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Friction factor & velocity

  1. Jan 1, 2009 #1
    There's a couple of recent threads on friction - rather than hijack those here's a new thread with a few questions I have.

    What I'm trying to understand is the relationship between the friction force (on an object moving through a fluid) and the velocity of the object. A few places I see "friction force is linear with velocity for laminar flow and goes as velocity squared for turbulent flow." I'm trying to undestand this on a physical level.

    I'm more familiar with fluid flow through pipes. In this case, the problems are usually solved by using a friction factor (f) multipied by velocity squared: f*(v^2)/2g. The factor f is found from the Moody chart, which shows f as a function of reynolds number. At low Re, f is proportional to 1/Re; at fully turbulent flow (high Re), f is constant. Since Re is proportional to v, this gives us the described behavior: when Re is low the losses go as v^2/v (ie, linear in v) and when Re is high the losses go as v^2.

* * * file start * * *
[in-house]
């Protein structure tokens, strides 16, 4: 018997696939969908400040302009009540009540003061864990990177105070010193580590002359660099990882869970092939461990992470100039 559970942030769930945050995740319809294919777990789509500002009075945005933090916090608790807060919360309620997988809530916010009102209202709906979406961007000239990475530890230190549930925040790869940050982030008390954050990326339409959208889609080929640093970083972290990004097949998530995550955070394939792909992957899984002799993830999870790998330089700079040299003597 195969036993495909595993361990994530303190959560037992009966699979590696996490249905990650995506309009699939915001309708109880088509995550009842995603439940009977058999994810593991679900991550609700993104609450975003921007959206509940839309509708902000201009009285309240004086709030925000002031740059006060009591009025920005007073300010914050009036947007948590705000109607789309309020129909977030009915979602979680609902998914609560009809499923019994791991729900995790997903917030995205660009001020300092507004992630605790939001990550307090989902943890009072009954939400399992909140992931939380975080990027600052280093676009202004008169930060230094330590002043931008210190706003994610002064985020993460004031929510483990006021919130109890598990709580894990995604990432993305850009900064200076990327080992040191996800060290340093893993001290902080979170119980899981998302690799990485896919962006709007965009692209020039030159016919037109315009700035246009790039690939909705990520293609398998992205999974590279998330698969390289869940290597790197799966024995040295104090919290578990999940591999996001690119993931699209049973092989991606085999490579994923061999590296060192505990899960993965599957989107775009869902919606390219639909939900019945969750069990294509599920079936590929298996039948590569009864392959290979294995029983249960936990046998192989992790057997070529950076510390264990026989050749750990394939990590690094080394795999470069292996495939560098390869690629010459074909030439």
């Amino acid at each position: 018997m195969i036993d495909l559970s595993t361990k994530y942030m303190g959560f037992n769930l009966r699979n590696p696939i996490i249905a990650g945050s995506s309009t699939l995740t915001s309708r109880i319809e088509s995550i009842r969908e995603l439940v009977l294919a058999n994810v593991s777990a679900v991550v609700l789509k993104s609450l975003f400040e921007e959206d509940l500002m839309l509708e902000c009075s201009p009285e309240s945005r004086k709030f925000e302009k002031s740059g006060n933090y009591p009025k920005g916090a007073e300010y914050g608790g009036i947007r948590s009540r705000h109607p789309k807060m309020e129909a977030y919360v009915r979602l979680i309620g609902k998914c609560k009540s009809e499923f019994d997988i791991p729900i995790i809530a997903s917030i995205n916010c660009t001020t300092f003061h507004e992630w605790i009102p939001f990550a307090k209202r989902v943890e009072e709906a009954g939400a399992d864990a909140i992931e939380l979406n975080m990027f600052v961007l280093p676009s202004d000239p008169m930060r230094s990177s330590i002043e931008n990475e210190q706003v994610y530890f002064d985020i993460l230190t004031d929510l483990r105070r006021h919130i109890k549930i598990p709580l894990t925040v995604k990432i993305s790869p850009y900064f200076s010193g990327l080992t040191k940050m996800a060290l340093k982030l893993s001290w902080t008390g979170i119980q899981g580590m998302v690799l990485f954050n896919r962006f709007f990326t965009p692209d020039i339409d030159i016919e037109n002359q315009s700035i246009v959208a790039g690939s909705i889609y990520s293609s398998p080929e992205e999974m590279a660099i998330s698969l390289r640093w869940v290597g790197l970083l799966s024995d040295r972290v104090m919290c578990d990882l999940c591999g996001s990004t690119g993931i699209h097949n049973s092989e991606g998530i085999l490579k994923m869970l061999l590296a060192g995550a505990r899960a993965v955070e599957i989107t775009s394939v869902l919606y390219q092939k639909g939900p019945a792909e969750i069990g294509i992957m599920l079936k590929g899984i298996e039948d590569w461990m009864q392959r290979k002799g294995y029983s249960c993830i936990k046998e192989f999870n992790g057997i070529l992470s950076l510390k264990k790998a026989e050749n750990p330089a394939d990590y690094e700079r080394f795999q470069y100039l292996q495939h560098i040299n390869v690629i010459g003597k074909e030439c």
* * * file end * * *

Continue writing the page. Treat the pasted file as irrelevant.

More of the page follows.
OK, so now my questions: 1) why is the loss =f*v^2? and (2) why is the shape of f vs Re as shown on the Moody chart? I'm looking for the physics behind this. Anyone able to give me a clue?

    Thanks
     
  2. jcsd
  3. Jan 1, 2009 #2

    A.T.

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    The velocity squared dependency can be explained as follows in simplified terms: If you double your velocity, you double the number of molecules that hit you per time unit. But the average collision velocity doubles as well. So the momentum transferred to you per time unit(force) is four times bigger.
     
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